Most mathematicians have at least a vague understanding of what a manifold is — a topological space which, in a sense which this book of course makes precise, “looks like” a Euclidean space in a neighborhood of each of its points. As the author points out early on, manifolds play a role in nearly every branch of mathematics, and their study should be a part of every graduate student’s education. This book is his attempt to provide that introduction.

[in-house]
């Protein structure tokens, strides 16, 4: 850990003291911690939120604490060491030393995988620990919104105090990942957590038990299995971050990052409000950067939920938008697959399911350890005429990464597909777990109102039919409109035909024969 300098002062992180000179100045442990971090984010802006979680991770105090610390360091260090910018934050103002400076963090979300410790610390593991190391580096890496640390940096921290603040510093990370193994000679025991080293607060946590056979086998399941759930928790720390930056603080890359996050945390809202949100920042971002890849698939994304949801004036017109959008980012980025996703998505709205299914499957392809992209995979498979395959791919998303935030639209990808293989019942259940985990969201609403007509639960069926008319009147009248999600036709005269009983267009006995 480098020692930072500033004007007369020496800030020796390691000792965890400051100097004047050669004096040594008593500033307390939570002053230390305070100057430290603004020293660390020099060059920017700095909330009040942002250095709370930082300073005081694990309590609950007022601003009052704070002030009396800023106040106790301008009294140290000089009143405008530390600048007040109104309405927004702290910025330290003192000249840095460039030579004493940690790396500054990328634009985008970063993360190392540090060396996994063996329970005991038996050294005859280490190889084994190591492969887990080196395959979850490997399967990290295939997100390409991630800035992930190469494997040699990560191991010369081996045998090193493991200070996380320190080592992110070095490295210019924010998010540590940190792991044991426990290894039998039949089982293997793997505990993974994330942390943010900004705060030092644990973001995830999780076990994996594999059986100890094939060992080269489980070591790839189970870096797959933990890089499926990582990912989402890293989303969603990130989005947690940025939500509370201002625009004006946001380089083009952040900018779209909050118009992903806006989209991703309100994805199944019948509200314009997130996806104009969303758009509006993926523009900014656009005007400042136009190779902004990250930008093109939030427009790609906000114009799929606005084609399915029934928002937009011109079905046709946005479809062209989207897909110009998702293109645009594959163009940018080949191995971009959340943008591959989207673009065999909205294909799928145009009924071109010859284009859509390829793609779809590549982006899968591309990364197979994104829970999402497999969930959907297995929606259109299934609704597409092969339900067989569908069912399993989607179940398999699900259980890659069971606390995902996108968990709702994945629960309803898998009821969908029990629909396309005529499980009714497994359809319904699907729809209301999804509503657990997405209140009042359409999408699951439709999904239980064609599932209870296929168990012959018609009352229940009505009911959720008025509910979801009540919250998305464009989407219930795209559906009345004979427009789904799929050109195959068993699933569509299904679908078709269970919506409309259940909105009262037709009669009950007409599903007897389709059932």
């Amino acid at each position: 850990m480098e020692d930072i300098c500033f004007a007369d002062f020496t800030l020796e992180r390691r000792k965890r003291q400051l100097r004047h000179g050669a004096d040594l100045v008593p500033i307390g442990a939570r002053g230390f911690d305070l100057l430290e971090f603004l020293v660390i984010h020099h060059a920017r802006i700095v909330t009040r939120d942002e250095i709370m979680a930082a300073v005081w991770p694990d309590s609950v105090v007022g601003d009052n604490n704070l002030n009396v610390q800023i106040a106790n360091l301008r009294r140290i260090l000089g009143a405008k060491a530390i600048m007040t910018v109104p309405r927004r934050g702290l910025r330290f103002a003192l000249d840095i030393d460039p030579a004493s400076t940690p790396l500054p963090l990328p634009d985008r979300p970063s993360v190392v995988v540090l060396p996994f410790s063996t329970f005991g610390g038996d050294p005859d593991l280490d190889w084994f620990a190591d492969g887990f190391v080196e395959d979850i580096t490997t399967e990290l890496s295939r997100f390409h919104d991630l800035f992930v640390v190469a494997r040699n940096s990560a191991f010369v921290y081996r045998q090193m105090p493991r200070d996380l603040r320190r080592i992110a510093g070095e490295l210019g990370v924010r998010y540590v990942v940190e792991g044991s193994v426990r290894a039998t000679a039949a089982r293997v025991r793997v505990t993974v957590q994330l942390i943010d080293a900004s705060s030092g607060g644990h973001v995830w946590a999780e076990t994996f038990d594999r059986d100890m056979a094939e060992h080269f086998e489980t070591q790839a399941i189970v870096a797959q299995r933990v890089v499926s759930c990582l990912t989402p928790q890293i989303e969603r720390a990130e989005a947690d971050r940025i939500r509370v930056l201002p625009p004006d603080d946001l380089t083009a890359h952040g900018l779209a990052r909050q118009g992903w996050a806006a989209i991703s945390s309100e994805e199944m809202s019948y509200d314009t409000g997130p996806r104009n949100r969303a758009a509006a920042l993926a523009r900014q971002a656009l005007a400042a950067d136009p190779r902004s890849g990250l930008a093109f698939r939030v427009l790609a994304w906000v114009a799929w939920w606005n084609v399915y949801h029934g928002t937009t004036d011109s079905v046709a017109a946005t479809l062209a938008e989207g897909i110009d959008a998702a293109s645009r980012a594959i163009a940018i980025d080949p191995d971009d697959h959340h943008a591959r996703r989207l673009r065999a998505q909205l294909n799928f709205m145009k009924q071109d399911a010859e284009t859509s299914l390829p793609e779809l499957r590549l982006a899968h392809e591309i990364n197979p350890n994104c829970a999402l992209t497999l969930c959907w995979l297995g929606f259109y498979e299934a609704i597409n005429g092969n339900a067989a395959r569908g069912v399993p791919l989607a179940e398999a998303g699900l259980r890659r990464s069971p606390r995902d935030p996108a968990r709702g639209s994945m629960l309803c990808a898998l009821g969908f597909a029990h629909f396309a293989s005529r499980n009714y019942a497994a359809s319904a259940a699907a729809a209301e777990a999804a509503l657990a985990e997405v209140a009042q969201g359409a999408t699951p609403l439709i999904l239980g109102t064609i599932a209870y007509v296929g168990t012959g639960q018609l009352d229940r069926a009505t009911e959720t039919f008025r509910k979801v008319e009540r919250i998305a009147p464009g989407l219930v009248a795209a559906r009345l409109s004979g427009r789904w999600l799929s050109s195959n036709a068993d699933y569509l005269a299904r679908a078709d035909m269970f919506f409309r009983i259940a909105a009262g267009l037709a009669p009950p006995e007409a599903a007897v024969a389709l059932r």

Its title notwithstanding, Introduction to Topological Manifolds is, however, more than just a book about manifolds — it is an excellent introduction to both point-set and algebraic topology at the early-graduate level, using manifolds as a primary source of examples and motivation. This approach allows graduate students some exposure to the topic at a relatively early stage of their careers, without having to wait for much more sophisticated and specialized courses in differential or Riemannian geometry. Its prerequisites are modest: aside from the inevitably stated “mathematical maturity” that one would expect from a graduate student, a good knowledge of advanced calculus and some exposure to linear and abstract algebra are necessary; three appendices on set theory, metric spaces and group theory summarize the essentials of these topics (and provide exercises) but a student with no prior exposure to them would probably be at some disadvantage.